Richard A. Jones, Philosophical Methodologies of Critical Race Theory, 1 GEO. J. L. & MOD. CRITICAL RACE PERSP. 17, 30 (2009) “[M]ateriality is the deconstructive methodology for analyzing dominance/subordination, as it is always based on an expropriation of power. Feminist philosopher Sandra Bartky writes, ‘When workers lose control of the products of their labor or of their own productive activity, they have undergone fragmentation within their own persons, a kind of inner impoverishment; parts of their being have fallen under the control of another.’ This Marxian alienation of self through material expropriation, by way of dominant/subordinant relationships, is a widely deployed CRT methodology.”

Tam B. Tran, Title VII Hostile Work Environment: a Different Perspective, 9 J. CONTEMP. LEGAL ISSUES 357, 370 (1998) “In addition to the deconstruction methodology, CRT also drew from other areas of thought including law and society, Marxism, pragmatism, postmodernism, and
cultural nationalism.”

Adrien K. Wing & Christine A. Willis, Critical Race Feminism: Black Women and Gangs, 1 J. GENDER RACE & JUST. 141, “CRT is wary of the dominant legal theories which support hierarchy, neutrality, color blindness, and single axis analysis; and draws from a broad array of intellectual
traditions such as liberalism, Marxism, postmodernism, pragmatism, and cultural nationalism.”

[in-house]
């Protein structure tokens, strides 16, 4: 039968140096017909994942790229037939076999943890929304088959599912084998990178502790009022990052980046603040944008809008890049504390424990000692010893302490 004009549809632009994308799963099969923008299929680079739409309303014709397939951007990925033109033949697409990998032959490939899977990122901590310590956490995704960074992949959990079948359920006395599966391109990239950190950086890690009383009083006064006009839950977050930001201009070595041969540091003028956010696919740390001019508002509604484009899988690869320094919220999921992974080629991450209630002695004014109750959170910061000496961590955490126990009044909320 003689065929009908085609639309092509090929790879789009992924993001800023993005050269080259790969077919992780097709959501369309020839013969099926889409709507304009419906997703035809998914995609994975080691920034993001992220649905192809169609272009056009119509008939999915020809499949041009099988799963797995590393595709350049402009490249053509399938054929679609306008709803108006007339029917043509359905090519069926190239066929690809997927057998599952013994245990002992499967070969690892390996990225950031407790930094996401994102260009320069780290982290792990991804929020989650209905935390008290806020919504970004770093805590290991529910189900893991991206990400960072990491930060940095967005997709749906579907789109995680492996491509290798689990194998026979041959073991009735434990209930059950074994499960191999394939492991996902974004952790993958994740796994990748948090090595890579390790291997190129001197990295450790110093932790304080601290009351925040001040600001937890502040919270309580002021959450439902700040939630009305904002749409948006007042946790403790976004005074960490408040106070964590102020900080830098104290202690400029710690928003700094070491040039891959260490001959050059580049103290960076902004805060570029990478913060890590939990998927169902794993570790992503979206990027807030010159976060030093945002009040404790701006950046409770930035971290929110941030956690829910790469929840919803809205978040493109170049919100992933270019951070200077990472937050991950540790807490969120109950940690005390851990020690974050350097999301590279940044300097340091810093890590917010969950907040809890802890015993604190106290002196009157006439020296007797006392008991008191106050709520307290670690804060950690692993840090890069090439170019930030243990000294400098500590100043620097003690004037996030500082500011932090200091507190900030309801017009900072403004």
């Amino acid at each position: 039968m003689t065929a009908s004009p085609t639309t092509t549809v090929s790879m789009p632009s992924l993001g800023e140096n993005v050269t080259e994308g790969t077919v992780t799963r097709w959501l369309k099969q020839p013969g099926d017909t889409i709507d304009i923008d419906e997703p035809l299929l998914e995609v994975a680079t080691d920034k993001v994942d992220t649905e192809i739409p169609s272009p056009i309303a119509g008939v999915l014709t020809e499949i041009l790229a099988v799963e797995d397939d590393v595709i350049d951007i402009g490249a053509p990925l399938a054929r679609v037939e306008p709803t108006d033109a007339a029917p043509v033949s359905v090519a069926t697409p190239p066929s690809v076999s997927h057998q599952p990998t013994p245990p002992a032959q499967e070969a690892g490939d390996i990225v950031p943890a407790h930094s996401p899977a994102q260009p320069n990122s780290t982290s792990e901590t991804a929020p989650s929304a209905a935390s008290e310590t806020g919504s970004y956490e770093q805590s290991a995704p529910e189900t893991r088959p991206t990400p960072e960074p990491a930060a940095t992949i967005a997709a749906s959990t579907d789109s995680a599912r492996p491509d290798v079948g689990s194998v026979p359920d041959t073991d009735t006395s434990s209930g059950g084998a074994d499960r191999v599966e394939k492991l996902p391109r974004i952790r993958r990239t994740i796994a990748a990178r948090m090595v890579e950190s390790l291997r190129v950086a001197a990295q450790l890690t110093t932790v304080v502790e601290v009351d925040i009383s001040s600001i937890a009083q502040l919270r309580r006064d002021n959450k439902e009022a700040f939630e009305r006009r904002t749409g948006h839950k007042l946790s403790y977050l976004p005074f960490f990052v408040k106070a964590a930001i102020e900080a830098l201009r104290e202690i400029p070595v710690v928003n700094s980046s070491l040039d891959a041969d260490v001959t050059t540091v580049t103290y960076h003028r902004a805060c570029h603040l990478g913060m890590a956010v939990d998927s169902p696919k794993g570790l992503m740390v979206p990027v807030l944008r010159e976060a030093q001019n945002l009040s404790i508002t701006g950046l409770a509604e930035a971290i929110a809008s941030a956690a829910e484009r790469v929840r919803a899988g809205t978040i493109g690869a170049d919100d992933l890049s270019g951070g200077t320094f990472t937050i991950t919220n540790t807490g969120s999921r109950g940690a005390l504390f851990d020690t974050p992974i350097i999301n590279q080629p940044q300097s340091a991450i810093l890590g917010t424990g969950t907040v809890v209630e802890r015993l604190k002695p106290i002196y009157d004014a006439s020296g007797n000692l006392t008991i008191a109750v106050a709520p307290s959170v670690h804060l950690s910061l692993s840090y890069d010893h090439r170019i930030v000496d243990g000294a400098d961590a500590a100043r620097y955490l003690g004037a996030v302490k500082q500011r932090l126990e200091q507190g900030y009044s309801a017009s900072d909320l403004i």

Kimberlé Crenshaw, A Black Feminist Critique of Antidiscrimination Law and Politics, in THE POLITICS OF LAW: A PROGRESSIVE CRITIQUE 195, 213-14 n.7 (David Kairys ed., 1990) “Critical race theory draws upon several traditions, including poststructuralism, postmodernism, Marxism, feminism, literary criticism, liberalism, and neopragmatism … and radical pluralism …. Critical race theory goes beyond liberal understandings of race and racism by exploring those of its manifestations that support patriarchy, heterosexism, and class stratification. The normative stance of critical race theory is that massive social transformation is a necessary precondition of racial justice.”

Richard Delgado & Jean Stefanic, CRITICAL RACE THEORY: AN INTRODUCTION 5 (3 rd ed. 2017) “[C]ritical race theory builds on the insights of two previous movements, critical legal studies and radical feminism, to both of which it owes a large debt. It also draws from certain European
philosophers such as Antonia Gramsci, Michel Foucault, and Jacques Derrida, as well as from the American radical tradition exemplified by such figures as Sojourner Truth, Frederick Douglass, W.E.B. Dubois, Cesar Chavez, Martin Luther King, Jr., and the Black Power and Chicano movements of the sixties and early seventies. From critical legal studies, the group borrowed the idea of legal indeterminacy–the idea that no every legal case has one correct outcome. The group also incorporated skepticism of triumphalist history and the insight that favorable precedent, like Brown v. Board of Education, tends to erode over time, cut back by narrow lower-court interpretation, administrative foot-dragging, and delay.”

“We discovered ourselves to be critical theorists who did race and racial justice advocates who did critical theory.” —Kimberlé Crenshaw

“Critical theory takes as its starting-point the work of Marx and Freud…” —David Macey, Penguin Dictionary of Critical Theory (2000), 75.

The opinions expressed herein are solely those of Professor Trahan. They do not necessarily represent the opinions of the Paul M. Hebert Law Center, Louisiana State University, or any other organization with which Professor Trahan is affiliated.